12/28/2004 12:00AM

Thoroughbred racing at dawn of 2005


TUCSON, Ariz. - As a new year dawns, here is where things stand in Thoroughbred racing in North America.

In the West, we have a new edition of Wayne's World, the cast headed this time around by the wily Wayne Gertmenian. The entrenched leader of the Jockeys' Guild, Gertmenian, eying the grossly overpaid athletes of professional baseball, basketball, and football, hopes to add jockeys to their ranks. How? By having the industry pay not only for their accident insurance but also for their images on television and simulcasting screens.

Gertmenian wants tracks to pay jockeys appearance money, a proposal that will lead to fraternal bloodshed in the coming year. Tom Meeker was on target when he told the Racing Symposium in Tucson in mid-December that the jockeys "are preparing to go to war." Gertmenian has fired the first salvo, and the battle is joined.

In the East, we have the quaintly named Friends of New York Racing, all non-New Yorkers, all powerful racing interests, and all driven, we are asked to believe, by a burst of altruism that has led them to drop a million dollars or so into Tim Smith's new pot to help improve New York racing. A bright schoolboy with an inquiring mind might ask, "Why would they do that?" And the kid next to him, whose dad might be a horseplayer, would tell him, "Because NYRA's franchise is up for grabs in two years, dummy."

In the Midwest, we have the toothless tiger, the much-ballyhooed "reform" of auction sales. Cot Campbell was credited with doing the impossible by herding these cats, and he did, but he didn't declaw them, and he certainly hasn't tamed them. They still can scratch and bite without fear of retribution, since the 21 members of Campbell's Sales Integrity Task Force took the reforms only "as far as they deemed necessary." They were not inclined nor empowered to provide penalties for misdeeds, or for enforcement of the new code.

As Satish Sanan, the prime mover of auction reform, observed, "The proof of the pudding will be the implementation."

Men as successful as Sanan, who sought true transparency - complete disclosure by sellers, agents, and vets - are pragmatists, understanding and accepting reality, and he knows better than anyone that the new "code," while a major step forward, falls far short of true reform. Connivers do not trade on good faith, and the auction world is their picnic ground.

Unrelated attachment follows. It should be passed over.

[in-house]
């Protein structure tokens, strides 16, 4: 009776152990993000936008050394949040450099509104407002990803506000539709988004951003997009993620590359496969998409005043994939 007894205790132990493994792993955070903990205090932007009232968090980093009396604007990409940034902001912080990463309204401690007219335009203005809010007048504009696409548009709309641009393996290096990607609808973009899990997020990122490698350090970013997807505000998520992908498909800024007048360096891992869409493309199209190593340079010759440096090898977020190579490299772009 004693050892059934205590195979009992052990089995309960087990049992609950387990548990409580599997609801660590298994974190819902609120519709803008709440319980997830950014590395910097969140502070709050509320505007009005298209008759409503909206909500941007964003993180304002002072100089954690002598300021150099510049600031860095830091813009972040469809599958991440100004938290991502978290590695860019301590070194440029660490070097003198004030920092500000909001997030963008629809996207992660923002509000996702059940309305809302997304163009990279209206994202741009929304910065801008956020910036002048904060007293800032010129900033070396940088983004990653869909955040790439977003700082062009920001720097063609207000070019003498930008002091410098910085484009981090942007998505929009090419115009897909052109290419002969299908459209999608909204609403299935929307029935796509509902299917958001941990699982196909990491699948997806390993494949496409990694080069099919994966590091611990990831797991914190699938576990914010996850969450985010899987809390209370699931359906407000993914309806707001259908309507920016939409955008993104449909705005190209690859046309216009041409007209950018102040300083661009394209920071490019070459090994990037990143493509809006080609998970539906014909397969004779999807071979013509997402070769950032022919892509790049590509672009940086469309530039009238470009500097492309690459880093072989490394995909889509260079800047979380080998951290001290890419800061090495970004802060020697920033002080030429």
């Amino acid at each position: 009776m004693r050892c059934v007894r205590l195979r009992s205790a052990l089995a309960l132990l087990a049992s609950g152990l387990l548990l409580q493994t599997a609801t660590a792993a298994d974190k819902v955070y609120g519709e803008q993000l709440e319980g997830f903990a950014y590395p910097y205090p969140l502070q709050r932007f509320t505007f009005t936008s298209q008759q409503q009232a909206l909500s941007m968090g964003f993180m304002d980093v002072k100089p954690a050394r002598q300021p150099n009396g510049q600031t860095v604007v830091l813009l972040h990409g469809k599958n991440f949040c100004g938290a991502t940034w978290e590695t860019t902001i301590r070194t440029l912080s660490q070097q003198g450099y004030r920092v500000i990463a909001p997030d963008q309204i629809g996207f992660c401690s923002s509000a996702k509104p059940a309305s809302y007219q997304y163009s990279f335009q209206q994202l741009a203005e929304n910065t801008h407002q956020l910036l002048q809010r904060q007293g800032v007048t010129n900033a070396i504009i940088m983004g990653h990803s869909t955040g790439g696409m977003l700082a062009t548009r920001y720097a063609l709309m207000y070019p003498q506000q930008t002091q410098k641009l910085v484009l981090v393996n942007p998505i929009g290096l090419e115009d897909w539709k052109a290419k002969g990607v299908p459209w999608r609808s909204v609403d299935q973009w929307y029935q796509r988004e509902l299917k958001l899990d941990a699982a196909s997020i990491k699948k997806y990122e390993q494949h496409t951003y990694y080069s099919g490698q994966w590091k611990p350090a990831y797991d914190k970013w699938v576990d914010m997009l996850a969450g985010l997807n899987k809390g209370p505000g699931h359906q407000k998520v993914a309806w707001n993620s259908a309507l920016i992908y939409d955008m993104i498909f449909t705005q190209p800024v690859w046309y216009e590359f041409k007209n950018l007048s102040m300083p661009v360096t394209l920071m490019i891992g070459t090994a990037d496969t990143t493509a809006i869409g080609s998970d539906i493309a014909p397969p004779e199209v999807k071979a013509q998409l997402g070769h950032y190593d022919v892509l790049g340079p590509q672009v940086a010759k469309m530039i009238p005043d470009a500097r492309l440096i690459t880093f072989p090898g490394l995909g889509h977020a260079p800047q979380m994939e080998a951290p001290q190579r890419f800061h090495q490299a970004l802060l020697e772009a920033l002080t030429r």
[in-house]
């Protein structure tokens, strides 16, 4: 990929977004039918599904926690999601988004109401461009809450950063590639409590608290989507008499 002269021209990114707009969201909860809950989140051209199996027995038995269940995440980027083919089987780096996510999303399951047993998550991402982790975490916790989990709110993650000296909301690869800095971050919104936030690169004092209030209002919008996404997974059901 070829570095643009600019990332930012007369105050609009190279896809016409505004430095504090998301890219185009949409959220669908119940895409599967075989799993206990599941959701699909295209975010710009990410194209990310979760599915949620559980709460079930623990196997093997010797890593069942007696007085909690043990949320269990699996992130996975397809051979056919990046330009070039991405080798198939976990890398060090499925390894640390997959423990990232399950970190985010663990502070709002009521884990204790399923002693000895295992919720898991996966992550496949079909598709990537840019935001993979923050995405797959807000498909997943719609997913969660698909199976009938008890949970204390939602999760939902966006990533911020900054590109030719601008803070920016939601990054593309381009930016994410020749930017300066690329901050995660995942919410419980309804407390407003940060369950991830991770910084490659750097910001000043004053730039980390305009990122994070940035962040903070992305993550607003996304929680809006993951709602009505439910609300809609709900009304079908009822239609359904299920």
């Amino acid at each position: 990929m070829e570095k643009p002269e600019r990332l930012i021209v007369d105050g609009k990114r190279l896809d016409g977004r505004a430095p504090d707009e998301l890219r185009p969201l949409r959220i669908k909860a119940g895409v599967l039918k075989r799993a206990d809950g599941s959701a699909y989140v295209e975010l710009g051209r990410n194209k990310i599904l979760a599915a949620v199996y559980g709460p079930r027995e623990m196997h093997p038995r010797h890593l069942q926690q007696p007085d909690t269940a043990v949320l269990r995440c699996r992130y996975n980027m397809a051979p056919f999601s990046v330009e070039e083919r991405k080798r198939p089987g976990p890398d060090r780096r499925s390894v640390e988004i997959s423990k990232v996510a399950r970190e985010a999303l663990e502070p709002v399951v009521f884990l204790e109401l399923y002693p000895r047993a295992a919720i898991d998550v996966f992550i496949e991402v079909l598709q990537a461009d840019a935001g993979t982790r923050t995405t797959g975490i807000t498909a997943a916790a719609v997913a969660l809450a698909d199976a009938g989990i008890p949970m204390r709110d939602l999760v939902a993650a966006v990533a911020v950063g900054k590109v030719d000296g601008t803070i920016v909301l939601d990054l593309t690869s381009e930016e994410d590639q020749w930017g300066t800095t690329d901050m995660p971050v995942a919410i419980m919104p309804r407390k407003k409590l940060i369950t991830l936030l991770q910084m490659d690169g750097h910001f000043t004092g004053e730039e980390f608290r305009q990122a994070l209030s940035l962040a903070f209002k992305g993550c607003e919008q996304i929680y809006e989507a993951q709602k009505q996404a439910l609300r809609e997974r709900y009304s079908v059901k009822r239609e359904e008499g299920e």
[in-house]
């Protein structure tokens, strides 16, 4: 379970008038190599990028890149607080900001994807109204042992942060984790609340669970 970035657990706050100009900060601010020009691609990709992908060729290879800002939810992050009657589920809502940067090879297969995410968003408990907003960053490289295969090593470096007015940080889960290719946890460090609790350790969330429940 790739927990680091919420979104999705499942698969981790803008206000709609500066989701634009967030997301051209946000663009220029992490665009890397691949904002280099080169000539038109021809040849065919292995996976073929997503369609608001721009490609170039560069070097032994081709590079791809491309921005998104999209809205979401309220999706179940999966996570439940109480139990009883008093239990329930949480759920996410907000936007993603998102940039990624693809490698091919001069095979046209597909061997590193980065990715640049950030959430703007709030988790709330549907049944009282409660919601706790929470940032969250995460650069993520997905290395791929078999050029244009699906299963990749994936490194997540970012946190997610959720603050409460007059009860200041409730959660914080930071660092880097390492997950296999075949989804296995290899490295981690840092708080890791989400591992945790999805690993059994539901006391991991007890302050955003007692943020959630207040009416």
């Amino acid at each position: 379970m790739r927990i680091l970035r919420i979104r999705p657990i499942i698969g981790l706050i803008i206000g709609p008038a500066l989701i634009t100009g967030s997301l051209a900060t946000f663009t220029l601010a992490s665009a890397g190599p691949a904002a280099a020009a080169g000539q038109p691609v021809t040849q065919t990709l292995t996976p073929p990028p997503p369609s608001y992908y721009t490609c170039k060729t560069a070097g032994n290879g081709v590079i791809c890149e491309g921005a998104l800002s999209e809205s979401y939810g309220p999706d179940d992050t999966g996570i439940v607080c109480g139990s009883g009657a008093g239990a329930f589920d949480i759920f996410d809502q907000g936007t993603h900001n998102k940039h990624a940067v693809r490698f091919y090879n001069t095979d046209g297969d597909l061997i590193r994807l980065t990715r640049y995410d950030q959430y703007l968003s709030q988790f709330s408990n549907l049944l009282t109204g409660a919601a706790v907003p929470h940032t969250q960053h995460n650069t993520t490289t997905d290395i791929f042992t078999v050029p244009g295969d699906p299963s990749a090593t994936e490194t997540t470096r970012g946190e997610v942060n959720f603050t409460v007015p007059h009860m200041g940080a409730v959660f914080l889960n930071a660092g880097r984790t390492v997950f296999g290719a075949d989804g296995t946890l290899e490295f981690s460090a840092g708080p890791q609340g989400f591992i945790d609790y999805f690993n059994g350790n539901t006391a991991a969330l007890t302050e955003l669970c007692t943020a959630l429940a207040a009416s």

In the North, one of the far-seeing thinkers of North American racing, David Willmot, president and CEO of Woodbine Entertainment, has taken perhaps the most significant action of all in racing in 2004, and will unveil it sometime in 2005. It is wireless technology.

Three years ago, at a racing congress in Las Vegas, my son, who toils as Enterprise Strategy Manager at Microsoft, told leaders of racing that the next five years were critical, and that if they did not catch up and keep up with technology they would suffer serious harm from the innovative hands of competition. He said racing needed to make certain that players could use existing and fast-developing technology by betting - and viewing the races on which they bet - from their cars, their offices, their bathrooms, and their bedrooms.

This idea has far-reaching consequences, of course, for a sport and industry that still tries to count filled seats at a racetrack as the measuring stick of success, despite the fact that only 15 percent or so of money wagered takes place from people in those seats.

Willmot and his Woodbine technicians understand the wireless evolution taking place, and are positioning themselves to meet the challenge. I have seen their pioneering effort, still in progress but nearing completion, and it is impressive and proactive.

Those who get to use it will like it, hopefully in the new year soon getting under way.